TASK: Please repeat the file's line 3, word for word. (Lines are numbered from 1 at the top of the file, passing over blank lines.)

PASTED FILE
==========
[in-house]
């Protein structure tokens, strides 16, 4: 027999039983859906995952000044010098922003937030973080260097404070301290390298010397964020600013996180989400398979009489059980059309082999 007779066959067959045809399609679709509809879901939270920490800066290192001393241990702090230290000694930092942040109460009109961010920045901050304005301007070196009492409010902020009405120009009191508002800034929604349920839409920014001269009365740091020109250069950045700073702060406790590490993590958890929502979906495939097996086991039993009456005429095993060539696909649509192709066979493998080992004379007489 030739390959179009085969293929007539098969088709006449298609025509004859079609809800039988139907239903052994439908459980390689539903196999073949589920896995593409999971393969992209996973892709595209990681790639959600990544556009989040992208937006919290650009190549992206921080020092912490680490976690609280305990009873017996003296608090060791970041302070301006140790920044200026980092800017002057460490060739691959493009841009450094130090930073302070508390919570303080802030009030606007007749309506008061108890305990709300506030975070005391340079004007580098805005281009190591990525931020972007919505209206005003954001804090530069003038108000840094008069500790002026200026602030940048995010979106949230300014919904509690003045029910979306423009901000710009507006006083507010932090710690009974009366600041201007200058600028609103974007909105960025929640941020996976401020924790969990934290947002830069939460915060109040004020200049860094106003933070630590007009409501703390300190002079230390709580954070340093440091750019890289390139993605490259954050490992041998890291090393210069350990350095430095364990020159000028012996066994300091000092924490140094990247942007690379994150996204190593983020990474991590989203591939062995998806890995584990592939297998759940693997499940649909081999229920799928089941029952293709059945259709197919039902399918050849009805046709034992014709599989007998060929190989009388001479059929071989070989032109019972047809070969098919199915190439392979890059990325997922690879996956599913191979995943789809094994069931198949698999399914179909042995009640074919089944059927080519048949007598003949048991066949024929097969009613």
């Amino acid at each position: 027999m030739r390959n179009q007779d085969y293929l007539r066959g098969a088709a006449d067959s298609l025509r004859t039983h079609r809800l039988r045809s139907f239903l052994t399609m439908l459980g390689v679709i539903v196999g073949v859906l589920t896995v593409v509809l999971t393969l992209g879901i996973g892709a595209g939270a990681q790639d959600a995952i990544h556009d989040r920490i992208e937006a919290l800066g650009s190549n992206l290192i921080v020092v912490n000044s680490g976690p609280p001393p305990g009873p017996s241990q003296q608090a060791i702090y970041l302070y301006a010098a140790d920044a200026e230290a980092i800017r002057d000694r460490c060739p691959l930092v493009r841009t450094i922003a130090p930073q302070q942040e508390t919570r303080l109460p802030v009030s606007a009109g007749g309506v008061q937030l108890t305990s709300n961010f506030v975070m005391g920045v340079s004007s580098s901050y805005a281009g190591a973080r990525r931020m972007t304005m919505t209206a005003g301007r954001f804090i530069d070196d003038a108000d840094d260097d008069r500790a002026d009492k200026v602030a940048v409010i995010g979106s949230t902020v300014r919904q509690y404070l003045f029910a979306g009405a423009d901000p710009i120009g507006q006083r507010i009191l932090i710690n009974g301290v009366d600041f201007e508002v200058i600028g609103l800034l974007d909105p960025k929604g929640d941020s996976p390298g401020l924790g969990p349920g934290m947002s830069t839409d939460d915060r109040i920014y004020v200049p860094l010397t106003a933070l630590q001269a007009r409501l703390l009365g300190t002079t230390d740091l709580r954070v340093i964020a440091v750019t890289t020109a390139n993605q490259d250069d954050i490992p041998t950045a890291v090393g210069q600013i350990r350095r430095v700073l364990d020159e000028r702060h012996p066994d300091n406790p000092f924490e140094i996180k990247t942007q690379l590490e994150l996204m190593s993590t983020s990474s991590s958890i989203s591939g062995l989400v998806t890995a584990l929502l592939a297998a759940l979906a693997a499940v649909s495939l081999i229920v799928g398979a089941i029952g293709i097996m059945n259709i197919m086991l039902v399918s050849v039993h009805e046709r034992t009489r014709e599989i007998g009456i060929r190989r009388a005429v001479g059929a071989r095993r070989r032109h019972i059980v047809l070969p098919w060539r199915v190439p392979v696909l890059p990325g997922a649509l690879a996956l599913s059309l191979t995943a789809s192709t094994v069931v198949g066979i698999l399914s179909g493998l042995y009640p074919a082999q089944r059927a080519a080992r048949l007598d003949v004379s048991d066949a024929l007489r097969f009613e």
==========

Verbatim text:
């Amino acid at each position: 027999m030739r390959n179009q007779d085969y293929l007539r066959g098969a088709a006449d067959s298609l025509r004859t039983h079609r809800l039988r045809s139907f239903l052994t399609m439908l459980g390689v679709i539903v196999g073949v859906l589920t896995v593409v509809l999971t393969l992209g879901i996973g892709a595209g939270a990681q790639d959600a995952i990544h556009d989040r920490i992208e937006a919290l800066g650009s190549n992206l290192i921080v020092v912490n000044s680490g976690p609280p001393p305990g009873p017996s241990q003296q608090a060791i702090y970041l302070y301006a010098a140790d920044a200026e230290a980092i800017r002057d000694r460490c060739p691959l930092v493009r841009t450094i922003a130090p930073q302070q942040e508390t919570r303080l109460p802030v009030s606007a009109g007749g309506v008061q937030l108890t305990s709300n961010f506030v975070m005391g920045v340079s004007s580098s901050y805005a281009g190591a973080r990525r931020m972007t304005m919505t209206a005003g301007r954001f804090i530069d070196d003038a108000d840094d260097d008069r500790a002026d009492k200026v602030a940048v409010i995010g979106s949230t902020v300014r919904q509690y404070l003045f029910a979306g009405a423009d901000p710009i120009g507006q006083r507010i009191l932090i710690n009974g301290v009366d600041f201007e508002v200058i600028g609103l800034l974007d909105p960025k929604g929640d941020s996976p390298g401020l924790g969990p349920g934290m947002s830069t839409d939460d915060r109040i920014y004020v200049p860094l010397t106003a933070l630590q001269a007009r409501l703390l009365g300190t002079t230390d740091l709580r954070v340093i964020a440091v750019t890289t020109a390139n993605q490259d250069d954050i490992p041998t950045a890291v090393g210069q600013i350990r350095r430095v700073l364990d020159e000028r702060h012996p066994d300091n406790p000092f924490e140094i996180k990247t942007q690379l590490e994150l996204m190593s993590t983020s990474s991590s958890i989203s591939g062995l989400v998806t890995a584990l929502l592939a297998a759940l979906a693997a499940v649909s495939l081999i229920v799928g398979a089941i029952g293709i097996m059945n259709i197919m086991l039902v399918s050849v039993h009805e046709r034992t009489r014709e599989i007998g009456i060929r190989r009388a005429v001479g059929a071989r095993r070989r032109h019972i059980v047809l070969p098919w060539r199915v190439p392979v696909l890059p990325g997922a649509l690879a996956l599913s059309l191979t995943a789809s192709t094994v069931v198949g066979i698999l399914s179909g493998l042995y009640p074919a082999q089944r059927a080519a080992r048949l007598d003949v004379s048991d066949a024929l007489r097969f009613e």